It’s a looker as well – the Le Mans Editions tweaks might not be substantial, but they make a difference – especially that neat body-coloured grille surround that you don’t see on any other pre-facelift XF. It’s a fabulous thing to drive, as you might expect. The 5.0-litre V8 is one of Jaguar’s best-ever engines, as at-home under the bonnet of an XF as it is in the F-Type sports car. Yet although the XFR can be a screaming monster if you need it to be, at town speeds it’s a docile companion, still managing to deliver greater ride comfort than most of its rivals, though perhaps with less finesse than Jaguar’s older performance saloons, which were beautifully set-up – the pressure of matching the likes of BMW and Audi around the Nürburgring too difficult for Jaguar’s engineers to ignore. Certain motoring writers have a lot to answer for…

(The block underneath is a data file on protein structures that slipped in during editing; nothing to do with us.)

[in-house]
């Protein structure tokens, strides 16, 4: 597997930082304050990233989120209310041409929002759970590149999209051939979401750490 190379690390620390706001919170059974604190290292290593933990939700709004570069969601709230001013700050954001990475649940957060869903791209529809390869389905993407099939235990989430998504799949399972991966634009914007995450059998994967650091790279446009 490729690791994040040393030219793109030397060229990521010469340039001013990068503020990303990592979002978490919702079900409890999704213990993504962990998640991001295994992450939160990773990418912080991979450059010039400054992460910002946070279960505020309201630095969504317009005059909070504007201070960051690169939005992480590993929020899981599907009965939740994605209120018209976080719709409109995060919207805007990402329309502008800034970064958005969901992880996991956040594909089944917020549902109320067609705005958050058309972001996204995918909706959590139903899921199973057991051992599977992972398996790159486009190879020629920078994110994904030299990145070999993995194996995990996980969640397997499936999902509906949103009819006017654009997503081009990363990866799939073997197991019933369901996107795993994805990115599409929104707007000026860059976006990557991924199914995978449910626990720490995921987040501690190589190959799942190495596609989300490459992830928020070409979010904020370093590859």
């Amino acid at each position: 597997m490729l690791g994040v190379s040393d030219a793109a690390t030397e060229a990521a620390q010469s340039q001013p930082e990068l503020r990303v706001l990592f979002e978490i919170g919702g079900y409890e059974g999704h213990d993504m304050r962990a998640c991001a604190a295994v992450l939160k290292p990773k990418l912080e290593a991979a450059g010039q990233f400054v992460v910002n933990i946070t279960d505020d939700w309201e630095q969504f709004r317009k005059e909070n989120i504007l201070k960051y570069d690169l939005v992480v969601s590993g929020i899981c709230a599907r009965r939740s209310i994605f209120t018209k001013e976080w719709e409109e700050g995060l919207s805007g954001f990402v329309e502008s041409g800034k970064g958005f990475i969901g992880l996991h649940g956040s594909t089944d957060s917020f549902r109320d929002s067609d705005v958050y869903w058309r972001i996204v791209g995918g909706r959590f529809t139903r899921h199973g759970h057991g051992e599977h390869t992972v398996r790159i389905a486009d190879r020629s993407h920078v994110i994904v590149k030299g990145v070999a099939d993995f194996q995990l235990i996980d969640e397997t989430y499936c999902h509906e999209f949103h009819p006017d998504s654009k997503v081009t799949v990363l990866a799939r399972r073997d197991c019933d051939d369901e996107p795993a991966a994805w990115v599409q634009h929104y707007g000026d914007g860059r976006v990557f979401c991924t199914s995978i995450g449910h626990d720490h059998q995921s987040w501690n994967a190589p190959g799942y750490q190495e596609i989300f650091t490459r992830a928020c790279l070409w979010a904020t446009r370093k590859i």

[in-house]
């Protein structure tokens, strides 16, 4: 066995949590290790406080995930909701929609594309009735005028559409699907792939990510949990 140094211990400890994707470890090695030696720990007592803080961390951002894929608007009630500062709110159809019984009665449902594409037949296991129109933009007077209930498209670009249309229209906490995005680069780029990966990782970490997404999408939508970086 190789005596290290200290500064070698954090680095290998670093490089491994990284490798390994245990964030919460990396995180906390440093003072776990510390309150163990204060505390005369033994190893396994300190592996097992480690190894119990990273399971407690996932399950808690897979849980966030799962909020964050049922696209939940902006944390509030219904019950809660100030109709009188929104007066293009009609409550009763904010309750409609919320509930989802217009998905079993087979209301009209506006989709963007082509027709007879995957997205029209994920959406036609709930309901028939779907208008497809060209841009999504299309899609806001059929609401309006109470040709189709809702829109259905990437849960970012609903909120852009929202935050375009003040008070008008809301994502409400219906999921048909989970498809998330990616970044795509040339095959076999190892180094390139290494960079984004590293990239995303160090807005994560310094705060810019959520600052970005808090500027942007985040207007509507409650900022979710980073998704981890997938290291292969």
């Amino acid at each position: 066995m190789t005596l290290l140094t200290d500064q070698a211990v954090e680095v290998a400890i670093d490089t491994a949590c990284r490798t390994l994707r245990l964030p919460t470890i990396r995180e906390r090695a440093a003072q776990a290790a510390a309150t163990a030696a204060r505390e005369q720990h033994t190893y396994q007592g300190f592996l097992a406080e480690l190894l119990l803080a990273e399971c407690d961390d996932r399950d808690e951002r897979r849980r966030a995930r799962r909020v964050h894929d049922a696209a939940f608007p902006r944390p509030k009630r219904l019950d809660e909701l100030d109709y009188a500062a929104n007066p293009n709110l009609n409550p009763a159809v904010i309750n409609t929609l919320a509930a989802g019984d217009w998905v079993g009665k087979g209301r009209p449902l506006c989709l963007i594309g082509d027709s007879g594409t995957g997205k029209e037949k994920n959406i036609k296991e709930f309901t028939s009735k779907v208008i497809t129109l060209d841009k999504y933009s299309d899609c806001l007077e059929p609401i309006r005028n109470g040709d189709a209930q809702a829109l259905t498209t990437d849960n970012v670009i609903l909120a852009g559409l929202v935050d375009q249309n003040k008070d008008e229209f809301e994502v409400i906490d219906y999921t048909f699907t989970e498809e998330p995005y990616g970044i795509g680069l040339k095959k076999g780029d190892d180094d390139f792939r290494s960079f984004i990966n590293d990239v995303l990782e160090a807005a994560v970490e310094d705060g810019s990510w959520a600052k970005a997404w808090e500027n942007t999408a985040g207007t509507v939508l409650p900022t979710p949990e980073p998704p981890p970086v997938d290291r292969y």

Overall, though, the XFR feels like a pretty special car, and from its branded gear selector and personalised kick-plates through to its unique grille and classy bonnet vents, the Le Mans Edition feels a whole lot more complete than your average dealer special – we’re not talking carpet mats, aftermarket alloys and some stick-on decals here, we’re talking about a fully-fledged, manufacturer-endorsed and genuinely limited production model that was based on a highly desirable car to start with. If those aren’t future classic credentials, we don’t know what are.
Thanks to: SE Jags of Charlton, London, for their help with this feature (sejagsltd.co.uk)
The 5.0-litre V8 is one of Jaguar’s best-ever engines
The dealer edition used to be a popular thing back in the ’80s, usually amounting to little more than side stripes and a pop-up glass sunroof added to shift slow-selling Escorts, but as we’ve seen, sometimes there’s a little more effort involved and the XFR Le Mans isn’t the first Jaguar to receive a makeover by a dealer group.